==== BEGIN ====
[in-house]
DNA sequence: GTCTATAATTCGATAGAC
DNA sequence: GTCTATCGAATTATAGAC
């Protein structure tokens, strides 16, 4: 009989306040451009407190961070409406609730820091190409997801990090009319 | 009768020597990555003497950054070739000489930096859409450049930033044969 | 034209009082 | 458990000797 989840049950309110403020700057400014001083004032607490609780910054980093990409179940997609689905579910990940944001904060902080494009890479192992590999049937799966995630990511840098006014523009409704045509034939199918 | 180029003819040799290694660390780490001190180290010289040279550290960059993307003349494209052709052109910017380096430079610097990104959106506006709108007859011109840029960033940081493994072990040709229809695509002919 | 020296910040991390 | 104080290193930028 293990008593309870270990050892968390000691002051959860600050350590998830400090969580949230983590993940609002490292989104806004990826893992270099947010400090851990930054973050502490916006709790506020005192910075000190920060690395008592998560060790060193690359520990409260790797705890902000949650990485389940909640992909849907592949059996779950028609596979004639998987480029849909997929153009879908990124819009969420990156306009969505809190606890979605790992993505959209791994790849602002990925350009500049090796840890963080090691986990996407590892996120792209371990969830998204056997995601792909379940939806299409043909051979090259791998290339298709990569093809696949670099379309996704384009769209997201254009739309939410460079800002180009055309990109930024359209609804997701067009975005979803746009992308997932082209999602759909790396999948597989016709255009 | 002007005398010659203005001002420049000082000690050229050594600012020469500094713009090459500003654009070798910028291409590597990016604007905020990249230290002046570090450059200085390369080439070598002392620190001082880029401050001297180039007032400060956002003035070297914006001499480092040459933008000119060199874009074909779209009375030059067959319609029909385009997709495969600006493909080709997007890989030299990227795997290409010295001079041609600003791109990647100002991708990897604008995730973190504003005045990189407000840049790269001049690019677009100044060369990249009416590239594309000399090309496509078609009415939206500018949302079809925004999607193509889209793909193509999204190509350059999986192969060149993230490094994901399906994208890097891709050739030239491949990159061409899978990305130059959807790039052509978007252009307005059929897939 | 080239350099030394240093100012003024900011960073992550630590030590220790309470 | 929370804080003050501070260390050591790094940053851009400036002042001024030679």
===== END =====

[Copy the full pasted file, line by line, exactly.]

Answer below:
[in-house]
DNA sequence: GTCTATAATTCGATAGAC
DNA sequence: GTCTATCGAATTATAGAC
């Protein structure tokens, strides 16, 4: 009989306040451009407190961070409406609730820091190409997801990090009319 | 009768020597990555003497950054070739000489930096859409450049930033044969 | 034209009082 | 458990000797 989840049950309110403020700057400014001083004032607490609780910054980093990409179940997609689905579910990940944001904060902080494009890479192992590999049937799966995630990511840098006014523009409704045509034939199918 | 180029003819040799290694660390780490001190180290010289040279550290960059993307003349494209052709052109910017380096430079610097990104959106506006709108007859011109840029960033940081493994072990040709229809695509002919 | 020296910040991390 | 104080290193930028 293990008593309870270990050892968390000691002051959860600050350590998830400090969580949230983590993940609002490292989104806004990826893992270099947010400090851990930054973050502490916006709790506020005192910075000190920060690395008592998560060790060193690359520990409260790797705890902000949650990485389940909640992909849907592949059996779950028609596979004639998987480029849909997929153009879908990124819009969420990156306009969505809190606890979605790992993505959209791994790849602002990925350009500049090796840890963080090691986990996407590892996120792209371990969830998204056997995601792909379940939806299409043909051979090259791998290339298709990569093809696949670099379309996704384009769209997201254009739309939410460079800002180009055309990109930024359209609804997701067009975005979803746009992308997932082209999602759909790396999948597989016709255009 | 002007005398010659203005001002420049000082000690050229050594600012020469500094713009090459500003654009070798910028291409590597990016604007905020990249230290002046570090450059200085390369080439070598002392620190001082880029401050001297180039007032400060956002003035070297914006001499480092040459933008000119060199874009074909779209009375030059067959319609029909385009997709495969600006493909080709997007890989030299990227795997290409010295001079041609600003791109990647100002991708990897604008995730973190504003005045990189407000840049790269001049690019677009100044060369990249009416590239594309000399090309496509078609009415939206500018949302079809925004999607193509889209793909193509999204190509350059999986192969060149993230490094994901399906994208890097891709050739030239491949990159061409899978990305130059959807790039052509978007252009307005059929897939 | 080239350099030394240093100012003024900011960073992550630590030590220790309470 | 929370804080003050501070260390050591790094940053851009400036002042001024030679």